Financial Awareness Counseling Tool (FACT)
The Department of Education presented its new financial literacy tool to conference attendees, soliciting feedback and recommendations as ED continues developing the new counseling platform.
Students can access the Financial Awareness Counseling Tool using their FAFSA PIN. The tool allows students to access their personal federal loan history, calculate current college costs and future earnings and repayment. Financial aid administrators and servicers attending the session made a number of recommendations to the Department to improve the tool and better promote the President’s ramped-up Income-Based Repayment program as well as educate borrowers about limiting loan amounts where possible and to encourage borrowers to stay in contact with their servicers.
Conference attendees also suggested that ED target specific information to students by institution and program type as well as grade level. Others noted that the tool was often a bit too text-heavy and more interactive features, such as audio or video, could better help students retain the information. Attendees also reported that students are confused between this tool and the entrance counseling tool because of the placement on the StudentLoans.gov websites—some students are completing the FACT counseling when they are intending to do the entrance counseling.
ED readily acknowledged the recommendations and plans to improve upon the tool in the future.
What Faculty Advisors and Deans Need to Know About Financial Aid
This session highlighted the successes and struggles involved in working with academic departments to meet compliance requirements and offer good student service at Springfield College - School of Human Services which offers undergraduate and graduate degrees at 11 campuses in nine states.
Springfield College Associate Director of Financial Aid Allene Curtoe and Registrar Keith Ingalls discussed the challenges and benefits of collaborating across departments to identify at-risk students, implement early intervention practices and develop long-term working relationship to continue the trend.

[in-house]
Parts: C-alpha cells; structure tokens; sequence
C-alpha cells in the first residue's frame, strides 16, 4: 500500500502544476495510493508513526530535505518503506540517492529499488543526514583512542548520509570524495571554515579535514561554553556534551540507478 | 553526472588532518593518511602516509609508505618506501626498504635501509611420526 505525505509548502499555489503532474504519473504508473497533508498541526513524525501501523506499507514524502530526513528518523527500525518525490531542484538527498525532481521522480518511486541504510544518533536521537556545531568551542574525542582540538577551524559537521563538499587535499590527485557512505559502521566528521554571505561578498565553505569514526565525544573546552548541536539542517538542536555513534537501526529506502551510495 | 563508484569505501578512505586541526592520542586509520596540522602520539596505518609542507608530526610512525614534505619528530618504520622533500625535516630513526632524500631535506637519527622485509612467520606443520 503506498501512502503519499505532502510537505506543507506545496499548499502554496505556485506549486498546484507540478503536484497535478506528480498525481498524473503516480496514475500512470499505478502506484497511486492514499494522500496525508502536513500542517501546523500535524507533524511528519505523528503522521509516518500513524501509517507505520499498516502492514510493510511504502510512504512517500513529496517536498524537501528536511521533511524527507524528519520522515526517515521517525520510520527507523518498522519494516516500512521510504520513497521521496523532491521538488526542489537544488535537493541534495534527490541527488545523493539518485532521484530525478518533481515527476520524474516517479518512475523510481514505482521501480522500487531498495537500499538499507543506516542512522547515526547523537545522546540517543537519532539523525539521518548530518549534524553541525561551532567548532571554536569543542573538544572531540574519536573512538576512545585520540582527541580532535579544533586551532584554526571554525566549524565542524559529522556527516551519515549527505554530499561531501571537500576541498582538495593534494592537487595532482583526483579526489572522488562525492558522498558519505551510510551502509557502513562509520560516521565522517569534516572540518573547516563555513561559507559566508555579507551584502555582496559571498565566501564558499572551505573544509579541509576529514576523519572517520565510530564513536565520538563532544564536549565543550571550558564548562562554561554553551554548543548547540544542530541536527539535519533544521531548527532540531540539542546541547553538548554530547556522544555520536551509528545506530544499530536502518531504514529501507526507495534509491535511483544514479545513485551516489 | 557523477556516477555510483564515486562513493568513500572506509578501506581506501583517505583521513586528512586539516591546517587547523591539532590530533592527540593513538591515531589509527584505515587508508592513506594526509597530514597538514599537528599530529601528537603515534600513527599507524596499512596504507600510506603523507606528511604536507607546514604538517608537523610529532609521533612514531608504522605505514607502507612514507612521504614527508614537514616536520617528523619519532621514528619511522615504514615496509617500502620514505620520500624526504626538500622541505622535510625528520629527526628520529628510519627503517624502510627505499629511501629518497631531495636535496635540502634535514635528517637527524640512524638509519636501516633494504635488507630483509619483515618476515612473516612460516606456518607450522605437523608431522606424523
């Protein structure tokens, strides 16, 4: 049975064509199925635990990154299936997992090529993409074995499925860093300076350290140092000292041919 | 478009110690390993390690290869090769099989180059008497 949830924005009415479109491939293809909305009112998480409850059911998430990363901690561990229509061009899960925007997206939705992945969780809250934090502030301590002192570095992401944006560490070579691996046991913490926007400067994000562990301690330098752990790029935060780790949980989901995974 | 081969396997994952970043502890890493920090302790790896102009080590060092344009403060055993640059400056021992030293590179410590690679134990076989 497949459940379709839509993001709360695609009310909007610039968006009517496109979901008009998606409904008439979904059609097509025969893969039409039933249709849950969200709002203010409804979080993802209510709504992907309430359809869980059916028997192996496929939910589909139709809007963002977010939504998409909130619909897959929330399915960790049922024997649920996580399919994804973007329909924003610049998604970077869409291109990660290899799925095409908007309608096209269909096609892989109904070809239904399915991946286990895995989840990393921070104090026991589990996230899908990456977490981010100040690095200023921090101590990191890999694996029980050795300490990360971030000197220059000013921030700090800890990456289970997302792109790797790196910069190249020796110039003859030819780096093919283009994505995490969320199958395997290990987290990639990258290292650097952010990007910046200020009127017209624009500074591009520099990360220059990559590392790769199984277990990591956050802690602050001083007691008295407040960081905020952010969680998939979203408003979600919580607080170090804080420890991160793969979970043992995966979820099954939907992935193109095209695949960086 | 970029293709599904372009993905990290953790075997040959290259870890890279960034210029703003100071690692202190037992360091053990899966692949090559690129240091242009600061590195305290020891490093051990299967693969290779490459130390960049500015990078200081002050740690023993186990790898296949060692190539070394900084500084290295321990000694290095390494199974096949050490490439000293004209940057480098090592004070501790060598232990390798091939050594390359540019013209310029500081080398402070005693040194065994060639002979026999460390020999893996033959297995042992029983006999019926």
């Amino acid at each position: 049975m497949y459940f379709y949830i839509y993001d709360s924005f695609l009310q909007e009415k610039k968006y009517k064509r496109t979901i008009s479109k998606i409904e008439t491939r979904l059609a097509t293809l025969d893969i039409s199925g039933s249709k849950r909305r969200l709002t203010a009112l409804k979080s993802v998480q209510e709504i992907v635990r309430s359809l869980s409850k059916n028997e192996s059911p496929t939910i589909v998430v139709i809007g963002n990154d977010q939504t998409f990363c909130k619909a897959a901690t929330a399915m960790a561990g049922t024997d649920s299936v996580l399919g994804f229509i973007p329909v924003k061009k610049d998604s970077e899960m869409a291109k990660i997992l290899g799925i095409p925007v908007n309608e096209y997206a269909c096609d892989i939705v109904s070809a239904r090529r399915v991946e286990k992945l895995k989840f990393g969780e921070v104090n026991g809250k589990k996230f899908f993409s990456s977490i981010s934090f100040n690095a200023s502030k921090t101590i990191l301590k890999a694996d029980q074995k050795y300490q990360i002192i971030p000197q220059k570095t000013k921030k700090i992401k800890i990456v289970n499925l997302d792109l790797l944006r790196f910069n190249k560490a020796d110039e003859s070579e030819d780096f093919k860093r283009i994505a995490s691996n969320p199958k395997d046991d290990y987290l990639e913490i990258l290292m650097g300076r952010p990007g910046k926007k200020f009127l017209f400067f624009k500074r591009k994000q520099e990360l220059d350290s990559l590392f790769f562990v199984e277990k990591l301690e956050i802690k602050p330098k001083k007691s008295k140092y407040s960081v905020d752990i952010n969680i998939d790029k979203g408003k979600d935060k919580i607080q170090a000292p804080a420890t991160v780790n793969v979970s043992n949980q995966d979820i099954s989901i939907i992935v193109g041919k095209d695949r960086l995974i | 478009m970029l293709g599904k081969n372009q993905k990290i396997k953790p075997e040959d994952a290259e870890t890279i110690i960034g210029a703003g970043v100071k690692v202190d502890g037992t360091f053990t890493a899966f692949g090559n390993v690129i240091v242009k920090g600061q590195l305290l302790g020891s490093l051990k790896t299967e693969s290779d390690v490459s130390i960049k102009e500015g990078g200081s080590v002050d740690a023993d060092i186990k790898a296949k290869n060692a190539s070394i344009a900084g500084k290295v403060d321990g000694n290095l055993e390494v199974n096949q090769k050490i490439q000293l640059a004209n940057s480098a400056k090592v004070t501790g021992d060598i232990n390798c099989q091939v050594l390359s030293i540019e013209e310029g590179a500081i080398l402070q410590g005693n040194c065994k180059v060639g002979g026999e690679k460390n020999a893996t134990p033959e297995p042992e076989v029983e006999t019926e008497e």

The primary areas that affect financial aid eligibility and require some cooperation with other offices include academic standing, enrollment status, attendance, withdrawals, repeat courses, incompletes and courses outside degree requirements.
Curtoe noted that the financial aid office has a shared interest with academic offices to help students complete a program and often times maintaining a student’s financial aid eligibility is critical to that end. Not many academic staff and faculty are aware of the fact that to receive federal aid (and often state or institutional aid) the student must be attending eligible courses in an eligible program. If the student loses eligibility for taking courses outside their degree requirements, faculty lose a student and deans lose a seat and the student certainly does not benefit from losing their ability to attend courses.
Preventing students from losing financial aid eligibility is not therefore the sole responsibility of the financial aid office and collaboration with the registrar, academic counseling, student services and faculty, advisors and department heads can help form early warning signs to identify at-risk students and get them back on track.
ED Open Forum
In an open forum with conference attendees to discuss improving the financial aid process, the Department of Education clarified that a student who reaches the 600 percent Pell lifetime eligibility used (LEU) during an aid year may retain eligibility for FSEOG throughout the remainder of that same aid year.
An example would be a student who receives Pell during fall semester, but reaches the 600 percent maximum LEU. Although the student will not be eligible to receive additional Pell, the student can still receive FSEOG for remaining terms in that aid year.
To keep a student’s Pell history accurate in NSLDS for LEU tracking:
- Schools were reminded of the requirement to report within 30 days of a disbursement or adjustment of a Pell Grant, and were encouraged to report even earlier if possible.
- Schools were reminded of Pell reconciliation requirements.
ED said 2013-14 ISIRs will have all students’ LEU information, from 0 percent to 600 percent. ED also noted that the 2013-14 verification requirement to verify a student’s identity should be applied to a “very select group of people.” Using characteristics and patterns, ED will identify applicants suspected of attempting to commit fraud.
The Department also hopes to release guidance within the next two weeks regarding the inability of identity theft victims to retrieve IRS tax data to fulfill verification requirements.